Wednesday, 8 October 2014


Leapfrog Films

In the same historic 2008 presidential election which saw the United States elect its first black president, Californians voted in favour of Proposition 8: that marriage be defined as the union between one man and one woman, thus overturning the state's previous legalization of same-sex marriage. One step forward, two steps back.

Ben Cotner and Ryan White's documentary, The Case Against 8 charts the proceeding legal battle to overturn Prop 8, a fight which will take five years to reach an outcome. That battle is led by Ted Olsen and David Boies, two attorneys who were opposing counsel in the Bush v. Gore court case (re: a recount of presidential election votes in Florida) of 2000.

Olsen is a noted conservative, and his decision to support the case to overturn Prop 8 surprised his fellow Republicans as much as it does the American Federation for Equal Rights (AFER) which is behind the case.

But The Case Against 8 is not a dry documentary about legal wheelings and dealings; Cotner and White wisely choosing to keep the emphasis on the two couples at the heart of the battle -- Kris Perry and Sandy Stier, and Jeffrey Zarrillo and Paul Katami -- and representative of same sex couples everywhere.

When California legalised same-sex marriage in May 2008, some 18,000 couples married in the ensuing months. But much to everyone's surprise, the conservative-backed Proposition 8 passed in the presidential election, and those marriages -- including those of Kris and Sandy, Jeffrey and Paul -- were rendered null and void. They, and all other gay people, were effectively told that they were less than; that they were not equal to their fellow (heterosexual) Americans in the eyes of the law. And that hurt.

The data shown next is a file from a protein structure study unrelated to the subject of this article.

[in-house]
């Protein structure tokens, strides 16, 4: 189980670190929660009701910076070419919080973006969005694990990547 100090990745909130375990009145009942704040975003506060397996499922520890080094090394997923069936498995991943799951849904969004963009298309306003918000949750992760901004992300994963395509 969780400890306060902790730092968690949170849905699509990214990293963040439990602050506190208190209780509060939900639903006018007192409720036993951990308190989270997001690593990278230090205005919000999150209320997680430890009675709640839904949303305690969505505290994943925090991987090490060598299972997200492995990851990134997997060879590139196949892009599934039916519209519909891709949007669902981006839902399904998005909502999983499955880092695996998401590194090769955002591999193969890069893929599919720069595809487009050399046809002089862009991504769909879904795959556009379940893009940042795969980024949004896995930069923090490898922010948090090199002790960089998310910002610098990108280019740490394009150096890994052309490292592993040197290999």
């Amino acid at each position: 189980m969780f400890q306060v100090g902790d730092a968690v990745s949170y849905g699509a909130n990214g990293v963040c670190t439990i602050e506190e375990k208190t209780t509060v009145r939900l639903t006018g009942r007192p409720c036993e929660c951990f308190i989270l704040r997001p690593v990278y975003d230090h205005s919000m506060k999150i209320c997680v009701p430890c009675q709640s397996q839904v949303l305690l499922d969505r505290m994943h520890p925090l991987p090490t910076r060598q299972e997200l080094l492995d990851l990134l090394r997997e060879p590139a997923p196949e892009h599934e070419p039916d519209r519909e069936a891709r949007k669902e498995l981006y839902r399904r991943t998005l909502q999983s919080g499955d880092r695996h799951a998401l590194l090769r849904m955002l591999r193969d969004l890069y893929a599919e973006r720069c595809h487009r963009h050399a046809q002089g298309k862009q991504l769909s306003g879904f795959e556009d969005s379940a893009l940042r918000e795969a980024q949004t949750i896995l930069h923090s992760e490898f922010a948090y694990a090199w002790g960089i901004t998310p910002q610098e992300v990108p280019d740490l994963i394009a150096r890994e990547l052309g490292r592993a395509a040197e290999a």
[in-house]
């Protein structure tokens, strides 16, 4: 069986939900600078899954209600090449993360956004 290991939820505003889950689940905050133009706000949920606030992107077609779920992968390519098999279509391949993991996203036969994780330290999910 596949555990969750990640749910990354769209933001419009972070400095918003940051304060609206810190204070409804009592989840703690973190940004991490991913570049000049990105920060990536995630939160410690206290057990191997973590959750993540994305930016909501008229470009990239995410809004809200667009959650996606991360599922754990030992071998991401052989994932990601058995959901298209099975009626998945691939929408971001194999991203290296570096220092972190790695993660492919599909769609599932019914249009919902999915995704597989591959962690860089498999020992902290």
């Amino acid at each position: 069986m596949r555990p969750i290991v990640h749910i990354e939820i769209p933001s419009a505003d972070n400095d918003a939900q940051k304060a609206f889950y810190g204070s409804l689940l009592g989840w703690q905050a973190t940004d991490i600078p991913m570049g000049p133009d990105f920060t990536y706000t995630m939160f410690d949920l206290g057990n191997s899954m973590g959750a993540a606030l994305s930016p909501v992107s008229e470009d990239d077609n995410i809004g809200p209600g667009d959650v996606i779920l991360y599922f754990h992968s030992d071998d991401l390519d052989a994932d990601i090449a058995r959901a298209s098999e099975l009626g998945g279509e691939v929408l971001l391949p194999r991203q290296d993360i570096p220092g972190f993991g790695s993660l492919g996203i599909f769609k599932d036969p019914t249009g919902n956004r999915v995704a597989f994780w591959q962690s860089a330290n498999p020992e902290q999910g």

The film humanises and personalises the battle for marriage equality by focusing on the two couples at the heart of the case: Kris and Sandy, two women who married and brought two sons each from their previous relationships to form a loving family (we get to see Kris's twins grow up over the course of the film); and Jeffrey and Paul, who want to start a family of their own but who want to do so in the "traditional" way -- within the bonds of marriage. You can't not be moved by either couples' plight.

Not surprisingly, no members of the opposing counsel in defense of Prop 8 appear in The Case Against 8. But that doesn't mean the film lacks perspective. Yes it has an agenda but when that agenda is equality, any opposition seems seems ignorant at best, cruel at worst.

Love is love, and you'll be hard pressed not to get a little misty-eyed throughout The Case Against 8 which proves that what is the right thing and what is the law can sometimes be one and the same, even if the latter takes a little convincing to say 'I do'.

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